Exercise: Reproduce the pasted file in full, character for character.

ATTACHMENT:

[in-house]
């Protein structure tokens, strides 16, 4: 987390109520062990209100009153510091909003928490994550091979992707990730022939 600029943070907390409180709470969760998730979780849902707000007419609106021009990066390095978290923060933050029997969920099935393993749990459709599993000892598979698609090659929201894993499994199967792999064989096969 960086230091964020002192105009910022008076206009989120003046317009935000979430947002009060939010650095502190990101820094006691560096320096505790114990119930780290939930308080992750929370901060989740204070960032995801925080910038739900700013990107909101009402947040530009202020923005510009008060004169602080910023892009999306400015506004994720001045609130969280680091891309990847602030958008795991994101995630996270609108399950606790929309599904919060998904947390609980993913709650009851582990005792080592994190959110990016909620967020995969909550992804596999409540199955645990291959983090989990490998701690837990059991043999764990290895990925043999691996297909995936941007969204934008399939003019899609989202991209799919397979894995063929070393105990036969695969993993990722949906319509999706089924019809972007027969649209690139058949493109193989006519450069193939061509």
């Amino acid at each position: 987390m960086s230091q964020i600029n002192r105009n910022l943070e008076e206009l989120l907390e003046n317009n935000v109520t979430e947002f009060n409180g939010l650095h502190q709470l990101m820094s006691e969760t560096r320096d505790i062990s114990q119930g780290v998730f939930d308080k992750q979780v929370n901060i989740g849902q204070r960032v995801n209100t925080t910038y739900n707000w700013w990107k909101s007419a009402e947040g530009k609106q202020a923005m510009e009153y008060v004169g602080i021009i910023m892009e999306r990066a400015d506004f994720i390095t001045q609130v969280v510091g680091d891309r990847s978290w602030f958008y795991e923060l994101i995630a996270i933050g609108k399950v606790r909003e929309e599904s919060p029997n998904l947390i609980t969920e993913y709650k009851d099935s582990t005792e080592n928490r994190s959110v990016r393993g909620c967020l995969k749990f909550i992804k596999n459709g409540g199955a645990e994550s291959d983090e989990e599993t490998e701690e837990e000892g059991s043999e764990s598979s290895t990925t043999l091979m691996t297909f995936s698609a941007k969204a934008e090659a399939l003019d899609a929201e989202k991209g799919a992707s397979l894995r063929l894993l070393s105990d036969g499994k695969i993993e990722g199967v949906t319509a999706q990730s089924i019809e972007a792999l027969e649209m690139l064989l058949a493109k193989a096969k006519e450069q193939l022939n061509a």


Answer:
[in-house]
């Protein structure tokens, strides 16, 4: 987390109520062990209100009153510091909003928490994550091979992707990730022939 600029943070907390409180709470969760998730979780849902707000007419609106021009990066390095978290923060933050029997969920099935393993749990459709599993000892598979698609090659929201894993499994199967792999064989096969 960086230091964020002192105009910022008076206009989120003046317009935000979430947002009060939010650095502190990101820094006691560096320096505790114990119930780290939930308080992750929370901060989740204070960032995801925080910038739900700013990107909101009402947040530009202020923005510009008060004169602080910023892009999306400015506004994720001045609130969280680091891309990847602030958008795991994101995630996270609108399950606790929309599904919060998904947390609980993913709650009851582990005792080592994190959110990016909620967020995969909550992804596999409540199955645990291959983090989990490998701690837990059991043999764990290895990925043999691996297909995936941007969204934008399939003019899609989202991209799919397979894995063929070393105990036969695969993993990722949906319509999706089924019809972007027969649209690139058949493109193989006519450069193939061509």
């Amino acid at each position: 987390m960086s230091q964020i600029n002192r105009n910022l943070e008076e206009l989120l907390e003046n317009n935000v109520t979430e947002f009060n409180g939010l650095h502190q709470l990101m820094s006691e969760t560096r320096d505790i062990s114990q119930g780290v998730f939930d308080k992750q979780v929370n901060i989740g849902q204070r960032v995801n209100t925080t910038y739900n707000w700013w990107k909101s007419a009402e947040g530009k609106q202020a923005m510009e009153y008060v004169g602080i021009i910023m892009e999306r990066a400015d506004f994720i390095t001045q609130v969280v510091g680091d891309r990847s978290w602030f958008y795991e923060l994101i995630a996270i933050g609108k399950v606790r909003e929309e599904s919060p029997n998904l947390i609980t969920e993913y709650k009851d099935s582990t005792e080592n928490r994190s959110v990016r393993g909620c967020l995969k749990f909550i992804k596999n459709g409540g199955a645990e994550s291959d983090e989990e599993t490998e701690e837990e000892g059991s043999e764990s598979s290895t990925t043999l091979m691996t297909f995936s698609a941007k969204a934008e090659a399939l003019d899609a929201e989202k991209g799919a992707s397979l894995r063929l894993l070393s105990d036969g499994k695969i993993e990722g199967v949906t319509a999706q990730s089924i019809e972007a792999l027969e649209m690139l064989l058949a493109k193989a096969k006519e450069q193939l022939n061509a």